A green card is an immigration document that provides evidence of Lawful Permanent Resident (LPR) status. As a permanent resident, you have permission to work and live indefinitely in the United States. Being a permanent resident can also lead to better work opportunities, and can give you access to federal financial aid for your education. Finally, permanent residents can leave and re-enter the United States, allowing you to travel abroad to see family, go on vacation, or attend professional conferences.
In general, it can take anywhere from six months to over a year to get a green card. The amount of time is based on three main factors:
- Completeness of application
- General processing times
- Specific Location
Completeness of Application
Filing for a green card is more complicated than just filling out a form. A typical green card application packet will include 5-8 different immigration forms totaling almost 90 pages. In addition, there can be over 100 pages of supporting documents that accompany the application, including certain biographic documents and financial records. Finally, there are specific rules for each form regarding when, where, and how to file it, including detailed instructions on how to pay the government filing fees.
As your green card case is being processed, it is reviewed for completeness. If any part of the application is deemed incomplete, it may be rejected and sent back to you. Some examples of reasons for rejection include:
- blank areas on the forms
- questions that are left unanswered
- errors in payment
- mailing it to the wrong addresses or service center
- missing forms
- missing supporting documents
In addition to packet rejections, Immigration may also issue a Request for Evidence (RFE) while they process the case. An RFE will ask for specific additional documents that are needed to make a decision on your case. An RFE will also have a set deadline of time in which you must respond—usually 87-90 days.
Packet rejections and RFEs can cause unnecessary stress and delays your case. If you fail to respond to an RFE you risk having your case denied completely. Having an attorney prepare, review, and submit the application helps minimize the risk of a rejection. Our attorneys are also experienced at responding to RFEs and can ensure that your case continues to move forward through the process.
General Processing Times
Your green card case will go through several administrative steps as the government processes all of the information and documents provided. These initial steps are necessary in order to prepare the case for interview. Our advocates at Noble Vrapi will monitor these steps and will keep you informed of general processing times so that you know how long it may take to get a decision on your case.
One of the initial steps in the case is a biometrics appointment. This is an appointment in which your digital fingerprints and photo are taken. Typically, it is scheduled at an Applicant Support Center (ASC) at the immigration office nearest to you. Although this is not an interview, it is important to be prepared for the appointment and bring all the necessary documents. Missing a biometrics appointment can result in denial of your case. Our staff at Noble Vrapi will prepare you for your appointment and can assist you with rescheduling if you are unable to attend.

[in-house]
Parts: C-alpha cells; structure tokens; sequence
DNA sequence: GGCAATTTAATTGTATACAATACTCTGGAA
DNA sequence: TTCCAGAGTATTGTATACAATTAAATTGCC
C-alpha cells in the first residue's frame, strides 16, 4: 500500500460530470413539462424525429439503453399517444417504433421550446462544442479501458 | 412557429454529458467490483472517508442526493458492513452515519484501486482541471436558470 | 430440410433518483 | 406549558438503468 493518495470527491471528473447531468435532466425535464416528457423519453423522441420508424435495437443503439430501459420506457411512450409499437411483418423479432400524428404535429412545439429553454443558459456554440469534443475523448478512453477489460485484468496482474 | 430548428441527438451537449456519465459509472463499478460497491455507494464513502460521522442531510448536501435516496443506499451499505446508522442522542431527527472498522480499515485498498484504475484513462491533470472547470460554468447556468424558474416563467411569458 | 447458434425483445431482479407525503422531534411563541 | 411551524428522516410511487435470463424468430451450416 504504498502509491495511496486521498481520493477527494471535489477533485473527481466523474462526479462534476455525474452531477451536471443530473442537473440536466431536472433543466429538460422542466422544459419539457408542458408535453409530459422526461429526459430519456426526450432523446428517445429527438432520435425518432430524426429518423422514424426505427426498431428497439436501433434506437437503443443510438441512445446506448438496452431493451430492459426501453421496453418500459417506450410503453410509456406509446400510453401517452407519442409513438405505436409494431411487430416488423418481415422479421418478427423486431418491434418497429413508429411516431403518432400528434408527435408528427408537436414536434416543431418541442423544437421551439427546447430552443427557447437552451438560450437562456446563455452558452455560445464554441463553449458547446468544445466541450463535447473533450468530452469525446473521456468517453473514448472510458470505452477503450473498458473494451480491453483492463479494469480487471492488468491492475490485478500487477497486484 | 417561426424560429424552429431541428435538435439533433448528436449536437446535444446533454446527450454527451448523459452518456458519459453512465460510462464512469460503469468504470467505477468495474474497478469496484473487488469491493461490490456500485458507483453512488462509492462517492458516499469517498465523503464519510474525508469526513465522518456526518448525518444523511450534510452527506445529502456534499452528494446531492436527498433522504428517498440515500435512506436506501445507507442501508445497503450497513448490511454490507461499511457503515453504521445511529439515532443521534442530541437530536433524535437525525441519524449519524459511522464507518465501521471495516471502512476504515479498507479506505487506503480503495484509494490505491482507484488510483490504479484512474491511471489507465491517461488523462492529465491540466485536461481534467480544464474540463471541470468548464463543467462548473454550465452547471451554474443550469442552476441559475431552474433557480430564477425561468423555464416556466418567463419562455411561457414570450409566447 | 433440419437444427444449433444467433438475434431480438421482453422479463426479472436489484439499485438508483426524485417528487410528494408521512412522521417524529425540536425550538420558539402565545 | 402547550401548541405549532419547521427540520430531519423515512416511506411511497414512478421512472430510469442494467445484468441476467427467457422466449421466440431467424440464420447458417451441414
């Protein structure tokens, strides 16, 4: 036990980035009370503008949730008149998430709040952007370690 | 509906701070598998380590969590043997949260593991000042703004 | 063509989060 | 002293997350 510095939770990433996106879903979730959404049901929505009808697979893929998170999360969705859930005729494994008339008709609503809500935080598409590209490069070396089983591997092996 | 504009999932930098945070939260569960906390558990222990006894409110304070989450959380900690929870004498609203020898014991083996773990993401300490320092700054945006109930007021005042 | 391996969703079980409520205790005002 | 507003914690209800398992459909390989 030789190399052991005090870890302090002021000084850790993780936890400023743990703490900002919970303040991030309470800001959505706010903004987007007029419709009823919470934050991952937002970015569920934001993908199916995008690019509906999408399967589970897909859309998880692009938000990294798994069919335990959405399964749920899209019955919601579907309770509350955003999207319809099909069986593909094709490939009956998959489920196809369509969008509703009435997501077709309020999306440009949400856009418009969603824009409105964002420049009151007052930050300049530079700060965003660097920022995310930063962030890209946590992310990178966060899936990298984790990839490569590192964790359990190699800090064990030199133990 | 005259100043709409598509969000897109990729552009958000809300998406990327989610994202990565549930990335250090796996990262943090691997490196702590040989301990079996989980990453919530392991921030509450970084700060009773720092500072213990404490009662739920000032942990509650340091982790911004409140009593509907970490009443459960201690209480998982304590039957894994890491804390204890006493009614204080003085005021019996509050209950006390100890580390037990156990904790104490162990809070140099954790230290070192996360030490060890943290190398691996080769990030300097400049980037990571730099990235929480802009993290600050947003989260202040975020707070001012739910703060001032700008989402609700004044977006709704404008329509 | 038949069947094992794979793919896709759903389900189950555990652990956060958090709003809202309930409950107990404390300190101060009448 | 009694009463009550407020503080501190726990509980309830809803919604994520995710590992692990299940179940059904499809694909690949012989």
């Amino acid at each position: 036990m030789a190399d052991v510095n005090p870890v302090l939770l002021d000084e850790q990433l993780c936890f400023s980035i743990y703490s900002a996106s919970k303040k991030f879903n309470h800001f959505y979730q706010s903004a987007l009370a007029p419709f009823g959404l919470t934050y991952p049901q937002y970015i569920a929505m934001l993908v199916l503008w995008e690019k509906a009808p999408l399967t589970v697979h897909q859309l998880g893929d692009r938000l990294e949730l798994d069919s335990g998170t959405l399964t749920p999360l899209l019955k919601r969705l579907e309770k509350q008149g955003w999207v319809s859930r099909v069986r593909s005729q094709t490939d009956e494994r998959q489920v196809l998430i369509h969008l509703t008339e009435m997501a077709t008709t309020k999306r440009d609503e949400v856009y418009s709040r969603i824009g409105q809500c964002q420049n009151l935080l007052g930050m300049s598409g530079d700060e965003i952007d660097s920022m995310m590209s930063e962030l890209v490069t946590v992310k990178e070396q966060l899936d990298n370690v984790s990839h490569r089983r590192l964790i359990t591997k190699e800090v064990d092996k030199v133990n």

As your case is processed, it may be also transferred between service centers or between federal agencies. Immigration will usually send a notification of the transfer, and it is important to monitor these changes to ensure that the case continues to move forward. Transfers in the case may help speed up processing on your application, or may indicate that your case is getting ready to be scheduled for interview. Transfers, however, may also entail other delays as your file is physically sent from one office or agency to another. Having an attorney guide you through this process will help you to determine what a case transfer may mean for your green card application.
At Noble Vrapi, we are committed to keeping clients informed on the status of their case and help ensure that no notifications or deadlines are missed. We can follow up with Immigration if your case is outside normal processing times, and can also inform Immigration of any important changes or updates such as change of address, which can greatly impact the processing of your case.
As a final step, most green card cases are routed to a local field office where you will be scheduled for an interview. At the interview, an immigration officer will meet with you to review all the information you provided and will look over your original documents. This is to ensure that you are eligible for your green card. After the interview, a final decision will be made on your case.
If you are applying for your green card from outside the United States (“consular processing”), your interview will be scheduled at a designated U.S. Consulate in the country where you are living. If you are applying from within the United States (“adjustment of status”), your interview will be scheduled at at the USCIS field office closest to you.
Each field office and consular post has its own timeline for processing cases. Field offices also may differ in how much supporting evidence they expect to see, and what specific questions they will ask. At Noble Vrapi, we prepare you fully for your interview beforehand. This will ensure that you go into the interview knowing what to expect and can be prepared with all the required documents. We can also attend the interview with you. Having an attorney by your side gives you the greatest chance of success, as we can help resolve any legal questions that arise and make sure you are treated with dignity and respect during the process.
Our attorneys have vast experience with interviews with the green card process both inside and outside the U.S. To get started on your green card case, call or click to set up a consultation.